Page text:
What makes a strategy a winner? Please provide some examples.
1. Three questions can be used to test the merits of one strategy versus another and distinguish a winning strategy from a losing or mediocre strategy:
a. How well does the strategy fit the company’s situation?
i. To qualify as a winner, a strategy has to be well matched to industry and competitive conditions, a company’s best market opportunities, and other aspects of the enterprise’s external environment. Unless a strategy exhibits a tight ft with both the external and internal aspects of a company’s overall situation, it is likely to produce less than the best possible business results.
b. Is the strategy ...view middle of the document...
Business units with leading market positions in mature industries may be cash cows – businesses that generate substantial cash surpluses over what is needed for capital reinvestment and competitive maneuvers to sustain their present market position.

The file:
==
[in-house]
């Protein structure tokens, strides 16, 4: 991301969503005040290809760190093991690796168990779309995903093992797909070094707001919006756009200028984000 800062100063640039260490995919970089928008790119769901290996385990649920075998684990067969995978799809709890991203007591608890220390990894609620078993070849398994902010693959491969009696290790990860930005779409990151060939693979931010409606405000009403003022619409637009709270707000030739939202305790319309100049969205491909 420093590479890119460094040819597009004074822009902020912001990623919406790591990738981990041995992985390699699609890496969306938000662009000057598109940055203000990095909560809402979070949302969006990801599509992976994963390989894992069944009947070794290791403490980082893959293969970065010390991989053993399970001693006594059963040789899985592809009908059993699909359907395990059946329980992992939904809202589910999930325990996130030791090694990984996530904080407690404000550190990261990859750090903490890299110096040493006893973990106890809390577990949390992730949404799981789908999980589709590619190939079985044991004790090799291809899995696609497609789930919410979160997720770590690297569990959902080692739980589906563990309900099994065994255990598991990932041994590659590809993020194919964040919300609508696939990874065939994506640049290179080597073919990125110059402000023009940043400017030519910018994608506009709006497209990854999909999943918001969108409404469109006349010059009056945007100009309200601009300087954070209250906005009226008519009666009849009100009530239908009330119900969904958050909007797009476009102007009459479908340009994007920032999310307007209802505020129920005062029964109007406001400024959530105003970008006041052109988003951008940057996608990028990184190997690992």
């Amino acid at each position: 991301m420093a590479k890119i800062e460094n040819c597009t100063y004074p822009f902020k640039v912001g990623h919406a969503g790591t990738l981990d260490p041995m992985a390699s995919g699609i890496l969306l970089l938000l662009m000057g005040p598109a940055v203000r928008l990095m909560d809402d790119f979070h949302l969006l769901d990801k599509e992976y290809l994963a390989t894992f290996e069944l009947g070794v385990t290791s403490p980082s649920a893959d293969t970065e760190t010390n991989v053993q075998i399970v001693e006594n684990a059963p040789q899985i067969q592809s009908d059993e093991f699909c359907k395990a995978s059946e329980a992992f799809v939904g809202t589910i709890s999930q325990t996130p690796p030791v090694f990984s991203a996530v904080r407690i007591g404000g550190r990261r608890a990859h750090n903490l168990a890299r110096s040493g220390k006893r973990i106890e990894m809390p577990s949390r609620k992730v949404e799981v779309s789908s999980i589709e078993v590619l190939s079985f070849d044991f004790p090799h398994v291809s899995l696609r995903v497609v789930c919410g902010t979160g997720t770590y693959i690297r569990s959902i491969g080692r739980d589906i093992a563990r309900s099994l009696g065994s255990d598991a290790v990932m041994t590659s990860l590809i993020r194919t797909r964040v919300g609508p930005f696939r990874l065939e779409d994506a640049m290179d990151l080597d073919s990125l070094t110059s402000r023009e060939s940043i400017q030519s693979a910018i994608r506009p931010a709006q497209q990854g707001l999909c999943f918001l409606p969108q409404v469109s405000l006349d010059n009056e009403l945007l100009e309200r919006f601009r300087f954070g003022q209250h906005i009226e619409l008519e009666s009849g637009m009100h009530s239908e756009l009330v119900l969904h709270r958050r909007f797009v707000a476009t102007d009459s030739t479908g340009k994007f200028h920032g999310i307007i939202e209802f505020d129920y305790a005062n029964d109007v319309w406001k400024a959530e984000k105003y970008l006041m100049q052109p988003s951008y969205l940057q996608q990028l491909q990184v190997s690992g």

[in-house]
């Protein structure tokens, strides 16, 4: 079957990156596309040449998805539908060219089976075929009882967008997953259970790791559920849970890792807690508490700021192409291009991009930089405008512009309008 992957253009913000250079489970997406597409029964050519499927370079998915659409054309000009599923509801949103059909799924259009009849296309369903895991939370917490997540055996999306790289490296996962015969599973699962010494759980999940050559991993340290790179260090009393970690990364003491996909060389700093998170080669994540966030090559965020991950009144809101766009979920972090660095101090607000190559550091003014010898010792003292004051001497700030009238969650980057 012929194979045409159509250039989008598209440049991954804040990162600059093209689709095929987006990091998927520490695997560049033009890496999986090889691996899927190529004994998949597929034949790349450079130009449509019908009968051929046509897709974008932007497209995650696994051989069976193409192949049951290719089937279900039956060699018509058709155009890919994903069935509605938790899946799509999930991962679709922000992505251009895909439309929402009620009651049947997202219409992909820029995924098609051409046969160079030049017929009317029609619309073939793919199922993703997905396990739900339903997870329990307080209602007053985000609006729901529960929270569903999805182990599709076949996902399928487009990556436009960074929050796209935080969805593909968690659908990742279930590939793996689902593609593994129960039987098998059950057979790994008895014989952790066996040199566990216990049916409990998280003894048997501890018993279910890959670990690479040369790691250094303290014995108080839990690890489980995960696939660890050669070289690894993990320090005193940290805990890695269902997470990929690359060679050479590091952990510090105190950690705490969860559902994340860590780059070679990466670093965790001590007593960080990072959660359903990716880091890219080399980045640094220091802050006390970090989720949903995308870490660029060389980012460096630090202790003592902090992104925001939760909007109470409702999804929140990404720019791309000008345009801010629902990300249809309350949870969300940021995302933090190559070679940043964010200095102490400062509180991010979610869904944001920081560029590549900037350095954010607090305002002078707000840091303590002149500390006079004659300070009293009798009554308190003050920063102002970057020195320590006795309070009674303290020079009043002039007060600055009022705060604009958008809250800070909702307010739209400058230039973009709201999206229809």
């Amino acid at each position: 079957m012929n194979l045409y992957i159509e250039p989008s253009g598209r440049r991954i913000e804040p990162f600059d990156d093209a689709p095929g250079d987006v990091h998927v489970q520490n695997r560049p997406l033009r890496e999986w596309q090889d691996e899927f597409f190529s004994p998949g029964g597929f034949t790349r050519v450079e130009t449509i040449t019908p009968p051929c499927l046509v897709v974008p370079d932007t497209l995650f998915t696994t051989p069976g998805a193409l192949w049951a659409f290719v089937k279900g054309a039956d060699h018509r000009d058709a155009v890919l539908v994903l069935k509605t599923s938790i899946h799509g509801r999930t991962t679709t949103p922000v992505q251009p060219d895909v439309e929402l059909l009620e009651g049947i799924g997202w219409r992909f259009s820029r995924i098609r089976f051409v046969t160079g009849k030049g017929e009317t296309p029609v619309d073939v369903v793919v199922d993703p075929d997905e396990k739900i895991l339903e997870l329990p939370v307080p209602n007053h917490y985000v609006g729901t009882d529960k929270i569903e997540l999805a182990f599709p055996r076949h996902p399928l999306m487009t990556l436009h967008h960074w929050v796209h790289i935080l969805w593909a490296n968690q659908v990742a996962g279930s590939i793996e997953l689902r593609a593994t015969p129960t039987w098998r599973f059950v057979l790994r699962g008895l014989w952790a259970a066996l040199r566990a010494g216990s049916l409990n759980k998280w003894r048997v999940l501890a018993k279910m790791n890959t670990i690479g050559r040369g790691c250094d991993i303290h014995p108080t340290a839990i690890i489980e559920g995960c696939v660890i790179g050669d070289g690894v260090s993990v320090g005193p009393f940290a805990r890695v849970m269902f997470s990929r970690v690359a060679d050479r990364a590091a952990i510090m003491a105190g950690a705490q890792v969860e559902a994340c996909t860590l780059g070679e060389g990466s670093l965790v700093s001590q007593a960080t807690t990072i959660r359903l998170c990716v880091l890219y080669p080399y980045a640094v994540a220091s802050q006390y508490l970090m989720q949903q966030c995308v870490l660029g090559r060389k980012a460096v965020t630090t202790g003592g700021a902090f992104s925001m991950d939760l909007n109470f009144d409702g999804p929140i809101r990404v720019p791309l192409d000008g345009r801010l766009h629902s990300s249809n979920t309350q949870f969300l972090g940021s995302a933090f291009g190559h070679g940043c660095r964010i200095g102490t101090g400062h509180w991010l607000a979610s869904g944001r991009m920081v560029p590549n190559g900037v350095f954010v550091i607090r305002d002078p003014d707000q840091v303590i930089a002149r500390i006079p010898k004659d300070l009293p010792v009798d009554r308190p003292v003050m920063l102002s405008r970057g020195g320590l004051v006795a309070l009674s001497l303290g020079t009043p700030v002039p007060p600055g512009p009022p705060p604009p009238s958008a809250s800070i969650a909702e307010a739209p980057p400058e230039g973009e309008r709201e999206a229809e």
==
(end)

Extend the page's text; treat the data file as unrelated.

CORE CONCEPT: A cash hog is a business whose internal cash flows are inadequate to fully fund its needs for working capital and new capital investment.
CORE CONCEPT: A cash cow is a business that generates cash flows over and above its internal requirements, thus providing a corporate parent with funds for investing in cash hog businesses, financing new acquisitions, or paying dividends.
Viewing the diversified group of businesses as a collection of cash flows and cash requirements is a major step forward in understanding what the financial ramifications of diversification are and why having businesses with good financial resource fit is so important.
Star businesses have strong or market-leading competitive positions in attractive, high-growth markets and high levels of profitability and are often the cash cows of the future.
(2) Once a diversified company’s strategy has been evaluated from the perspectives of industry attractiveness, competitive strength, strategic fit, and resource fit, the next step is to rank the performance prospects of the businesses from best to worst and determine which businesses merit top priority for new investments by the corporate parent.
The most important considerations in judging business-unit performance are sales growth, profit growth, contribution to company’s earnings, and the return on capital.